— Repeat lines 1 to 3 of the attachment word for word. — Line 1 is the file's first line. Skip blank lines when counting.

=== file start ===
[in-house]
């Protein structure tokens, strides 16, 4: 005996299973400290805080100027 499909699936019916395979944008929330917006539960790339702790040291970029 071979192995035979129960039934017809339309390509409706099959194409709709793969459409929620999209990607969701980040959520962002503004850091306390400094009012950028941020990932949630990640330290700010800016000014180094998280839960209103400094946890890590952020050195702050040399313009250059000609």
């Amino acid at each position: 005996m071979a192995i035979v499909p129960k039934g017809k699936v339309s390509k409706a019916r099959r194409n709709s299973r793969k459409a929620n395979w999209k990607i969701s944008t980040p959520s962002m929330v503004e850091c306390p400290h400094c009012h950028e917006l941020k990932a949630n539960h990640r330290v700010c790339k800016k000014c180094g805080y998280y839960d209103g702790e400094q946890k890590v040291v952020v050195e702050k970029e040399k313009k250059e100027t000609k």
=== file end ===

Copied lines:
[in-house]
């Protein structure tokens, strides 16, 4: 005996299973400290805080100027 499909699936019916395979944008929330917006539960790339702790040291970029 071979192995035979129960039934017809339309390509409706099959194409709709793969459409929620999209990607969701980040959520962002503004850091306390400094009012950028941020990932949630990640330290700010800016000014180094998280839960209103400094946890890590952020050195702050040399313009250059000609």
């Amino acid at each position: 005996m071979a192995i035979v499909p129960k039934g017809k699936v339309s390509k409706a019916r099959r194409n709709s299973r793969k459409a929620n395979w999209k990607i969701s944008t980040p959520s962002m929330v503004e850091c306390p400290h400094c009012h950028e917006l941020k990932a949630n539960h990640r330290v700010c790339k800016k000014c180094g805080y998280y839960d209103g702790e400094q946890k890590v040291v952020v050195e702050k970029e040399k313009k250059e100027t000609k």